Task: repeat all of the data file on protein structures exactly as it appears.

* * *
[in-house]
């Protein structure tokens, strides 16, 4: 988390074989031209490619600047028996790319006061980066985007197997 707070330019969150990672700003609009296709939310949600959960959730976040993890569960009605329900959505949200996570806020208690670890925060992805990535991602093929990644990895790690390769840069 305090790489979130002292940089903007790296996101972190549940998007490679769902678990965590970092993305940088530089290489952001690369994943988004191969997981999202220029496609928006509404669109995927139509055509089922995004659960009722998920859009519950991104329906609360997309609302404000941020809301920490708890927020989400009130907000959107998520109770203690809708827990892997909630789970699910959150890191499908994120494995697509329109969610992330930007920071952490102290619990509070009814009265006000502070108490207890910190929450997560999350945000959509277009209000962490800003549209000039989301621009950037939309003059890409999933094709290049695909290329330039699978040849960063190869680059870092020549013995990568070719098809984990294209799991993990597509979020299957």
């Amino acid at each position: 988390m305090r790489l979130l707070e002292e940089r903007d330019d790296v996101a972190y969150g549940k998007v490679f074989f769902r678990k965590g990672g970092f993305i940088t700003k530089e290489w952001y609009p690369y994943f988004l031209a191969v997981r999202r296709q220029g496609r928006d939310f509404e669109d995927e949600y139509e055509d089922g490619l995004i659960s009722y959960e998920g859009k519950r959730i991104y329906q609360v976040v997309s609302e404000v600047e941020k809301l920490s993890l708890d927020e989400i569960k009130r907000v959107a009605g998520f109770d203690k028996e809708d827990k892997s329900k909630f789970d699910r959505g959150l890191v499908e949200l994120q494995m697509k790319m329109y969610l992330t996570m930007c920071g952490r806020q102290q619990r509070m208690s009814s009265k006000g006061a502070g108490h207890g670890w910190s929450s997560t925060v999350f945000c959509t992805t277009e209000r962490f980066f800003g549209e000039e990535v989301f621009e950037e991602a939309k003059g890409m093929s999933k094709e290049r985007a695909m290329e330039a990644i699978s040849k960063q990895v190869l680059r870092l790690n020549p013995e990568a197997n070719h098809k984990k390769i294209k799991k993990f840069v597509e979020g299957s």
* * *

[in-house]
């Protein structure tokens, strides 16, 4: 988390074989031209490619600047028996790319006061980066985007197997 707070330019969150990672700003609009296709939310949600959960959730976040993890569960009605329900959505949200996570806020208690670890925060992805990535991602093929990644990895790690390769840069 305090790489979130002292940089903007790296996101972190549940998007490679769902678990965590970092993305940088530089290489952001690369994943988004191969997981999202220029496609928006509404669109995927139509055509089922995004659960009722998920859009519950991104329906609360997309609302404000941020809301920490708890927020989400009130907000959107998520109770203690809708827990892997909630789970699910959150890191499908994120494995697509329109969610992330930007920071952490102290619990509070009814009265006000502070108490207890910190929450997560999350945000959509277009209000962490800003549209000039989301621009950037939309003059890409999933094709290049695909290329330039699978040849960063190869680059870092020549013995990568070719098809984990294209799991993990597509979020299957």
């Amino acid at each position: 988390m305090r790489l979130l707070e002292e940089r903007d330019d790296v996101a972190y969150g549940k998007v490679f074989f769902r678990k965590g990672g970092f993305i940088t700003k530089e290489w952001y609009p690369y994943f988004l031209a191969v997981r999202r296709q220029g496609r928006d939310f509404e669109d995927e949600y139509e055509d089922g490619l995004i659960s009722y959960e998920g859009k519950r959730i991104y329906q609360v976040v997309s609302e404000v600047e941020k809301l920490s993890l708890d927020e989400i569960k009130r907000v959107a009605g998520f109770d203690k028996e809708d827990k892997s329900k909630f789970d699910r959505g959150l890191v499908e949200l994120q494995m697509k790319m329109y969610l992330t996570m930007c920071g952490r806020q102290q619990r509070m208690s009814s009265k006000g006061a502070g108490h207890g670890w910190s929450s997560t925060v999350f945000c959509t992805t277009e209000r962490f980066f800003g549209e000039e990535v989301f621009e950037e991602a939309k003059g890409m093929s999933k094709e290049r985007a695909m290329e330039a990644i699978s040849k960063q990895v190869l680059r870092l790690n020549p013995e990568a197997n070719h098809k984990k390769i294209k799991k993990f840069v597509e979020g299957s």